When this happens, the attached CommandBuffer instructs the light to render a pass into the camera’s shadowBuffer we allocated and cleared earlier. During this pass, a simple raymarch is performed in screen-space, essentially stepping through the world and checking whether or not a sample point in 3D space is in shadow or not. Here, the raymarch samples the shadowmap bound in step 2, and uses the transformation matrices bound in step 3, before counting up the number of sample points that were in shadow, and rendering that as a color (black for all shadows, white for none) into the camera’s shadowBuffer. This final color is actually multiplied with the color already in the buffer, so if two shadows overlap, they will both darken the pixels in the buffer, rather than over-writing eachother. (A more technically correct solution would be to take the minimum value of the two samples, rather than multiplying them, but then I couldn’t take advantage of hardware blend-modes, and would need a separate pass).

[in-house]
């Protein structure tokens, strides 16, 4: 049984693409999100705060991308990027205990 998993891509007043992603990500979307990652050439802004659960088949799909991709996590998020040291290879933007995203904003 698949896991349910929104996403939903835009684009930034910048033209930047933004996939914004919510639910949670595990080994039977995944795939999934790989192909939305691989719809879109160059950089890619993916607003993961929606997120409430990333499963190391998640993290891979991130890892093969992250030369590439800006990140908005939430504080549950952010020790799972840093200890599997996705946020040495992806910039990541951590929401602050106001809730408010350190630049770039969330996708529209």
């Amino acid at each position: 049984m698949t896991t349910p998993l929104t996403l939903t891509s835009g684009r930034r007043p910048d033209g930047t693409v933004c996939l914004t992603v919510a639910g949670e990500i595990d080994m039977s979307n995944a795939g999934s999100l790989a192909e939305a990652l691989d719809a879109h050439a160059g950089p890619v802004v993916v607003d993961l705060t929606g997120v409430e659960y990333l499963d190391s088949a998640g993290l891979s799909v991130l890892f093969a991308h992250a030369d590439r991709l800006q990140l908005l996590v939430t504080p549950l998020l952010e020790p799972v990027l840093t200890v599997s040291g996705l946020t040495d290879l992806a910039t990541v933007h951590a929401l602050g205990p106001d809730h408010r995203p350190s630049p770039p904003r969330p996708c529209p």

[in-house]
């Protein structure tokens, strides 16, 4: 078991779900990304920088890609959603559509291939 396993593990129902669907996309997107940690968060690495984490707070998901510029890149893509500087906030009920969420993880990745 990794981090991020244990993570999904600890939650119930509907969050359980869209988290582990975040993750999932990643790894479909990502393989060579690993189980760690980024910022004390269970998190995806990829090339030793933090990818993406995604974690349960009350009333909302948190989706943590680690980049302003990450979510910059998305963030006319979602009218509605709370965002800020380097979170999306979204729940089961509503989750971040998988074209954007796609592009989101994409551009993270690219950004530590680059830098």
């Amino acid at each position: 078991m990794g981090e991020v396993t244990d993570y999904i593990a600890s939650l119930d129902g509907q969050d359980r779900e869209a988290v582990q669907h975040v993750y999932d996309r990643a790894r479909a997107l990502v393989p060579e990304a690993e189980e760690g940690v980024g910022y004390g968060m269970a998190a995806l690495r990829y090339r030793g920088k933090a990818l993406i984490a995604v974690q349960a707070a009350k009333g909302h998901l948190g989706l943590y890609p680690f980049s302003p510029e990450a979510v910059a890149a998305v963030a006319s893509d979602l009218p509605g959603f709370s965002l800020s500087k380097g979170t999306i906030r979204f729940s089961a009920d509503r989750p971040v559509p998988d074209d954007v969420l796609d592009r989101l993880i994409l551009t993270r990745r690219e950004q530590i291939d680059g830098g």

4) CameraEvent.BeforeImageEffects

Now for the last stage in the effect. Raymarching is quite expensive, so most of the time, the previous pass is performed at a lower resolution of 1/2, 1/4, or even 1/8. Before the user sees it, we need to blow it back up to fullscreen! Notice that there’s also quite a bit of noise in the raw raymarch data. This is because I used a dithered sampling scheme to better capture high-resolution data. We don’t want any of that in the final composite, so first, we perform a two step Gaussian blur on the low resolution raymarch data. This will effectively soften the image, and smooth out noise. Normally this isn’t a great idea because it removes high-frequency data, but because shadows are relatively “soft” anyway, it works quite well in this case. The blur also takes into account the depth of the scene, and won’t blur together two pixels if their depths are extremely different. This is useful for preserving hard edges where two surfaces meet, or between a background object and a foreground object.